CLA News / Lonestar v Kaye: First-ever cyber-hacking case in the UK courts highlights competition law in Africa by Chereen Ball


Competition law v economic torts

The existence of competition within the commercial sector has been fundamental to the development process of a thriving global economy. By providing an incentive for commercial entities to distinguish themselves and excel in the market, it has encouraged innovation, modernisation and provided modern consumers with a more diverse supply of services and goods. However, defining exactly what constitutes “normal competition activity” has long been a challenge to courts tasked with regulating the actions of those seeking to create distortionary market effects by harmful means. While certain actions and behaviour clearly constitute abuse, the law is not inherently concerned with preventing all economic harm caused by market domination as this is an inevitable consequence of commerce. There are a number of economic torts in common law concerned with regulating clear abuse such as conspiracy however it has been argued that competition law increasingly governs such issues, and such torts are no longer required as independent, actionable causes of action as they are superseded by statute. It would then fall to governments to set the criterion of acceptable competition practices through a combination of regulatory bodies, statutory instruments and policies.

Competition law in Africa

The topic of competition law has become an increasingly topical issue in Africa, where governments have been introducing new laws or amending existing ones as an important part of their industrial policy. LEX Africa -an alliance of leading African law firms – outlined this in a recent paper entitled Competition laws proliferating across the African continent. In an accompanying seminar, Peter Njeru of Kaplan & Stratton explained: “In 2000, only 13 countries (in Africa) had competition laws in place. As of 2015, this figure had nearly doubled to 32 countries, of which 25 jurisdictions have operational competition authorities.” This trend was confirmed by the Bertelsmann Transformation Index, which found comprehensive competition laws have been enforced to a greater or lesser extent in at least 46 African jurisdictions. Given the different socio-political contexts and diverse range of legal systems on the continent, including English common law, civil legal systems, customary law and Roman-Dutch civil law in South Africa, it is important to note that each country varies when determining the causes of action and legal remedies available when faced with a breach of competition policies, regulations or laws. This sentiment was re-iterated by Lex Africa’s chairman, who stated,” African competition law is combining internationally accepted precedent with local factors like public interest issues in an effort to use competition enforcement as a developmental tool”. This issue was one of many that were dealt with in a recent $50m case between two Liberian parties, which was the first civil claim in England and Wales arising out of a “cyber-attack”.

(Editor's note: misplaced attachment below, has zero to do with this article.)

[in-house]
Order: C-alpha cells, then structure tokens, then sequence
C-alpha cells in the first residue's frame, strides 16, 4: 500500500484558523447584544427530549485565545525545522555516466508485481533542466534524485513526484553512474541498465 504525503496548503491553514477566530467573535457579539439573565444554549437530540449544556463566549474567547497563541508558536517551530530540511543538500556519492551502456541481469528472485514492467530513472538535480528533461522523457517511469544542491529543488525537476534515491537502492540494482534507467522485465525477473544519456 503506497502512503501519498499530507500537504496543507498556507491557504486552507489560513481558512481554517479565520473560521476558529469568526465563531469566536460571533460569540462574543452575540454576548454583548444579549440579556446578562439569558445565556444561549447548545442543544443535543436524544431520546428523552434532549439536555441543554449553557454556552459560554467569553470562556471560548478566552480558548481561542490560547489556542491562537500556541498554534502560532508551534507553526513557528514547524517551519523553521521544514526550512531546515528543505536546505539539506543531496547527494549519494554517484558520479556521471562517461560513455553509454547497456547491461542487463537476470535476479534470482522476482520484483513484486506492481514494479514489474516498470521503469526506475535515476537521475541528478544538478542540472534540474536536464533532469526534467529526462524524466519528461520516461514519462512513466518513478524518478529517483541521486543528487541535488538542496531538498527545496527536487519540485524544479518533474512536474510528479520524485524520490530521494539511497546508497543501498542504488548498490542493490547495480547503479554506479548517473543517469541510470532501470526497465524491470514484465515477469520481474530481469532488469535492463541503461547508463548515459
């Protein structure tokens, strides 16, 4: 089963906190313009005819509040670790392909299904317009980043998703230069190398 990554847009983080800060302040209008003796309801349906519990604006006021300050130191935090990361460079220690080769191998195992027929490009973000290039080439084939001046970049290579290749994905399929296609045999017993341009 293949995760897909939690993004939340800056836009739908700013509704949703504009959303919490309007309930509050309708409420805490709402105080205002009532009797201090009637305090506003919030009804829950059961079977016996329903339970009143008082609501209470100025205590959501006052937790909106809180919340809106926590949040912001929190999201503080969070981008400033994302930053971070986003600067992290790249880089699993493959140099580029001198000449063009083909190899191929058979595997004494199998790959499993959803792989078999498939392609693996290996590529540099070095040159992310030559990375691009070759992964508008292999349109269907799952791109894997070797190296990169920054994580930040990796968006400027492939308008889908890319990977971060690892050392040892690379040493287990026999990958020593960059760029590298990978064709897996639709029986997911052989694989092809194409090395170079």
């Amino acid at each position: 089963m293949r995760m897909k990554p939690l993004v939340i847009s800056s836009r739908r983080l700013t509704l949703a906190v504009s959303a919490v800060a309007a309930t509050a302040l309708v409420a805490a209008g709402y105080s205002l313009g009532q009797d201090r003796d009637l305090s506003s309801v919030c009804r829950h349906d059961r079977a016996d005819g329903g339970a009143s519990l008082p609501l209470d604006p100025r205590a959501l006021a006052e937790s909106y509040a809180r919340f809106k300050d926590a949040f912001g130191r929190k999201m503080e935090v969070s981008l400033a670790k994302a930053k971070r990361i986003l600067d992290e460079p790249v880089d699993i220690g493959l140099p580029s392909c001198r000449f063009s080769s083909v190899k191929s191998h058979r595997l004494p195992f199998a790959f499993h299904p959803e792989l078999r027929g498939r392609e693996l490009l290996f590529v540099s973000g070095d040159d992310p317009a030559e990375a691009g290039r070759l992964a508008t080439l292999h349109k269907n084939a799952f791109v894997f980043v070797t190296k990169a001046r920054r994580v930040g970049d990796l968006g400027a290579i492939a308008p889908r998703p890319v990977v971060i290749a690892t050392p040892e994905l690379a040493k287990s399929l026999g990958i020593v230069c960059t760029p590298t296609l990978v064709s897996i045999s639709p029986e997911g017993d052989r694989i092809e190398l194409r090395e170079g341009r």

Lonestar v Kaye: Facts of the case.

The claimant (Lonestar) is a well-established telecommunications company operating in Liberia and forms part of Africa’s largest mobile network operator. Between October 2015 and February 2017, it was subject to a series of “Distributed Denial-of-Service (DDoS) Attacks”- a cybercrime in which the attacker floods a server with internet traffic to prevent users from accessing connected online services and sites. These attacks were carried out by Daniel Kaye (a paid hacker and the first defendant) at the behest of its main rival, Cellcom Liberia (the second defendant). Much of the case was concerned with the precise duration and effect of the DDOS, and their commercial consequences, which were found to have lost Lonestar 90,000 subscribers and somewhat reduced their voice and data ARPU (annual revenue per user) for which they were awarded $3.6m in lost profits and $0.7m in wasted expenditure. However, considerable attention was also paid to the appropriate cause of action under Liberian law in a clear demonstration of the English commercial courts’ willingness to work outside the recognised bounds of English tort law and carefully apply African competition and tort law.

Cause of action under Liberian law

It was common ground that Lonestar’s claim would be governed by Liberian law -a common law system in which decisions by the Liberian supreme court constitute a source of law alongside legislation. Crucially, section 40 of the Liberian “General Construction Law” also provides that except where it is modified by the laws of Liberia “the common law and usages of the courts of England and of the United States of America” are to be considered as part of Liberian law as well (the reception statute).  Accordingly, Lonestar’s claim was predicated on four causes of action that comprised both English and Liberian law which were as follows:

  1. i) the English tort of lawful means conspiracy;
  2. ii) the English tort of unlawful means conspiracy, the unlawful means being:
  3. a) breaches of a UK statute (ss.3 (1), 3 A (1) and (5) of the Computer Misuse Act 1990) by Mr Kaye’s conduct in the U. K